One of my best decisions in college was choosing a concentration for my major. Within civil engineering, there are a lot of different concentrations: water resources, structural, construction, etc. My concentration is called Building Science, which combines both structural engineering and architecture. Building Science students take almost all of the same classes as all the other civil engineers, except starting sophomore year we take a studio class in the architecture school. A studio class is a small sized class where students receive hands on instruction in architectural design. There are eight building science majors in my year so we have a very small, tight-knit studio class.
The two sophomore semester studio classes focus on an introduction to architecture and learning about the fundamental design principles. Throughout last year we were assigned different projects that each taught a different component of architectural design, like ordering principles, figure vs. ground, material studies, and structural properties.
One of our projects first semester was to create the tallest standing paper tower, using only folding and no glue or tape. This project helped us learn about unity and order, as well as beauty through a singular vision in concept and detail. I chose to take a simple cube with a corner and stack them on top of each other. The taller my tower got, the more columns of cubes I added so that the columns could lean against each other for support. My final tower ended up being 6 ft. tall, taller than me! If I had more time I think I could have made my tower even taller, since it was already extremely steady at 6 ft.
Another project from first semester was to create a cardboard chair that could hold 150 lbs. minimum. This project focused on ergonomic properties as well as connection details since once again we weren’t allowed to use glue or tape. For my chair I decided to combine two opposing forms: orthogonals and curves. This resulted in a orthogonal base with a delicate curve draped over the top. After the project I took my chair home, and now it is a piece of furniture in my apartment!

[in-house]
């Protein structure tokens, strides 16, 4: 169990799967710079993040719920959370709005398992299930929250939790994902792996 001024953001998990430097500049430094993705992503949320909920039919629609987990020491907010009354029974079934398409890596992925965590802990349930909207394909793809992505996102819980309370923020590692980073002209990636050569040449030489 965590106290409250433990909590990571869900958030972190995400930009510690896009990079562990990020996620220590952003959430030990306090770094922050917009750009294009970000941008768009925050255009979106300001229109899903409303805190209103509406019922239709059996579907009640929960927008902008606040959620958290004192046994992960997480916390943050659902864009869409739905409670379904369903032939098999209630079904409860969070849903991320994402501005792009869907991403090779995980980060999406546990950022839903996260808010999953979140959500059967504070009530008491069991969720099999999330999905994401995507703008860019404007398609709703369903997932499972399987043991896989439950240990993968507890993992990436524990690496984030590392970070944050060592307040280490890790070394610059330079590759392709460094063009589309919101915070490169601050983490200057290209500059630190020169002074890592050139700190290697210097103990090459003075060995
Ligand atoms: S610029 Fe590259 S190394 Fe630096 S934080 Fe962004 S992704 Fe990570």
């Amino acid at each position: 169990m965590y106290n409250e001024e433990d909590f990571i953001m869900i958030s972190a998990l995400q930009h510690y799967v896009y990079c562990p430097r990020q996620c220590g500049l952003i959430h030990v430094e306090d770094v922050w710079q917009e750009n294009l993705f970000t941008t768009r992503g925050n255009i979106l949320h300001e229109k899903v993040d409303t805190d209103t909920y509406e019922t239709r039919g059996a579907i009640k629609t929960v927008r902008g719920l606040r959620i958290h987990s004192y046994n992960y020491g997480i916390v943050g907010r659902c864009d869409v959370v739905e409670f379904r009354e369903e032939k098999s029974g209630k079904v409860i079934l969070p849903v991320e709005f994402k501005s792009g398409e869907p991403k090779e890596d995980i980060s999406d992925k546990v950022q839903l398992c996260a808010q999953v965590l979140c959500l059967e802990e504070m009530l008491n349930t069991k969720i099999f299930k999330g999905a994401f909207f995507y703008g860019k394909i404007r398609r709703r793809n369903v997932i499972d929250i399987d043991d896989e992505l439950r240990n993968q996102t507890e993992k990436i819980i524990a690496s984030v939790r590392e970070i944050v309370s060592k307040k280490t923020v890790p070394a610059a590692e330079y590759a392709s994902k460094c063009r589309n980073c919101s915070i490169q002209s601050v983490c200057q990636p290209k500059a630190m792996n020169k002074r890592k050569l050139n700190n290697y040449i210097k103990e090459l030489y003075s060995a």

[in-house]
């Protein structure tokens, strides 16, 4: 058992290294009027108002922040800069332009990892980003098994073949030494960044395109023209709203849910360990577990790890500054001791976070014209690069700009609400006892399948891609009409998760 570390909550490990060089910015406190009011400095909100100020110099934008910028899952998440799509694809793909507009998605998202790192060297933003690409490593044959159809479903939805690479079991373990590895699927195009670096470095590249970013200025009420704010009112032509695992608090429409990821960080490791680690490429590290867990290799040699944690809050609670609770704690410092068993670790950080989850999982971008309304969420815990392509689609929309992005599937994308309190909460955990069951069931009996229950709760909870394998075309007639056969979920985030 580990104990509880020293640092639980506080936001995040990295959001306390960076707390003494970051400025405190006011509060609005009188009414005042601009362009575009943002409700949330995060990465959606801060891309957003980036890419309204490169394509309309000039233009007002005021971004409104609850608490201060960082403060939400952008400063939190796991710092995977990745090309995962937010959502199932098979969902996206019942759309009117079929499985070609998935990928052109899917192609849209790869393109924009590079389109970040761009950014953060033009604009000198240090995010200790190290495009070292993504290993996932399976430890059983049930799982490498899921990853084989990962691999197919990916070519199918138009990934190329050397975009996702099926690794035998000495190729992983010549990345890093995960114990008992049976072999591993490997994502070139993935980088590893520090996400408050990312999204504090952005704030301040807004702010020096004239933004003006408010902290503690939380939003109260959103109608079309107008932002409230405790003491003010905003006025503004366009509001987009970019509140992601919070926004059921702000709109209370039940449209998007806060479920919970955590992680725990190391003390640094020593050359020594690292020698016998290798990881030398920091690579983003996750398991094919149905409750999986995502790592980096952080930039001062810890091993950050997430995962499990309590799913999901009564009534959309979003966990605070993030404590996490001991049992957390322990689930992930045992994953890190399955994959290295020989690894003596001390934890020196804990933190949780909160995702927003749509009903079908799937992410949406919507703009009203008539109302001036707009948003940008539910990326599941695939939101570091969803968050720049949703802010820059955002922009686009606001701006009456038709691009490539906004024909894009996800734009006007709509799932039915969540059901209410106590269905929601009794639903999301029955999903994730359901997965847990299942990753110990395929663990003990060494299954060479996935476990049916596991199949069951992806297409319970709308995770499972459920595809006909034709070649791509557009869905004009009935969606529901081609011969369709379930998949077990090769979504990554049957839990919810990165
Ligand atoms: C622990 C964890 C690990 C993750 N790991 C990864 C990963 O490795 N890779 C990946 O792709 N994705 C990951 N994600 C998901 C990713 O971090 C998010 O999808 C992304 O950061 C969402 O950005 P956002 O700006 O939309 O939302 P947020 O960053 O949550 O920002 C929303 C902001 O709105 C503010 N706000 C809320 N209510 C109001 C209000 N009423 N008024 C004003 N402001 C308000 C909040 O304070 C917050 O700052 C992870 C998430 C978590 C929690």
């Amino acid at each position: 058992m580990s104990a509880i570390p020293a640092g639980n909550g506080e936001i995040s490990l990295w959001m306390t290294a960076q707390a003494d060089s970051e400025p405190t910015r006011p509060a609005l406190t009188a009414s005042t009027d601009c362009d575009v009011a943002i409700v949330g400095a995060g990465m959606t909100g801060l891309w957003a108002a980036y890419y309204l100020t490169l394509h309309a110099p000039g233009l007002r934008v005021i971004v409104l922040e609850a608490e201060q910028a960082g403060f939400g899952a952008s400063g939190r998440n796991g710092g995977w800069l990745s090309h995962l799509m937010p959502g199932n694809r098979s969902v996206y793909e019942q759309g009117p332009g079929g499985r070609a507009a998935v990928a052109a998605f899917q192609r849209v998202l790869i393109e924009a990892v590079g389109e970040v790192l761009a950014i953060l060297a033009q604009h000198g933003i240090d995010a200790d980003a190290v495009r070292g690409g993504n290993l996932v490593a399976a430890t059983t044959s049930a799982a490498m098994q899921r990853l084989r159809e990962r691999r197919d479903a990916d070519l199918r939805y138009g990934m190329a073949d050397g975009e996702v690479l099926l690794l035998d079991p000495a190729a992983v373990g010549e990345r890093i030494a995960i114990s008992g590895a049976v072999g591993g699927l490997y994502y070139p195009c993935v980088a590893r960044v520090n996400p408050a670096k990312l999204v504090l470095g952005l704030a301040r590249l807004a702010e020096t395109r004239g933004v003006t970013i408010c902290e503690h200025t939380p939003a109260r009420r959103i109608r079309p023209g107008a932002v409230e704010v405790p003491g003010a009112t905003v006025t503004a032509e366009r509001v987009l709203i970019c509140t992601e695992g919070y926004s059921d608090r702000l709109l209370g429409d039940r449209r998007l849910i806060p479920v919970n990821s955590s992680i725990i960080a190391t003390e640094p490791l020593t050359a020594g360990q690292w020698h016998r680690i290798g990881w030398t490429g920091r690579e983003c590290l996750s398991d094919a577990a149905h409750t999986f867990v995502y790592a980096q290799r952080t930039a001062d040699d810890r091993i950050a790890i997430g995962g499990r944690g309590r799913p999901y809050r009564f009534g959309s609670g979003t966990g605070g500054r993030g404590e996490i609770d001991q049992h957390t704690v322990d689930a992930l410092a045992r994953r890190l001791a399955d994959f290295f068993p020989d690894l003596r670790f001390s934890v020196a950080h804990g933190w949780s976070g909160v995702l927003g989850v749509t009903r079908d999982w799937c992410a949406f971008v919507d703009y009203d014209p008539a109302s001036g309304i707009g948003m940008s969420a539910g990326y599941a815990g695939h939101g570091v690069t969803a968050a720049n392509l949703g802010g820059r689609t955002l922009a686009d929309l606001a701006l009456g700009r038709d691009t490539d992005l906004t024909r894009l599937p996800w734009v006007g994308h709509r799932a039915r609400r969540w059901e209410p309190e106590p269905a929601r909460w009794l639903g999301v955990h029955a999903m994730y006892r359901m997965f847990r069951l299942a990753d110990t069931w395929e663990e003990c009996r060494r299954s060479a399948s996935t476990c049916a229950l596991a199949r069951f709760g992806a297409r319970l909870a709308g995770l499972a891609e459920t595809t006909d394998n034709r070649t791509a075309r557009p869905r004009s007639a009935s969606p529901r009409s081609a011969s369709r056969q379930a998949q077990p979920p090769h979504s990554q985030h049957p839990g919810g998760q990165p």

For second semester, our projects applied the principles we learned first semester into more real life applications. One of our projects was to make an “artist’s retreat”, basically a townhome where an artist can practice their craft. I chose a fashion designer, and focused on the idea of work vs. display, as fashion requires both. At the end, our class put all our townhomes together and made a complete neighborhood.
Although building science is a lot of work, I love getting a break from my engineering classes and getting to tap into my creative side. My first year in studio was great, and can’t wait for my studio classes as a junior. Feel free to ask me any questions about Building Science, or any of the other civil engineering concentrations. Fight on!Meet Kelly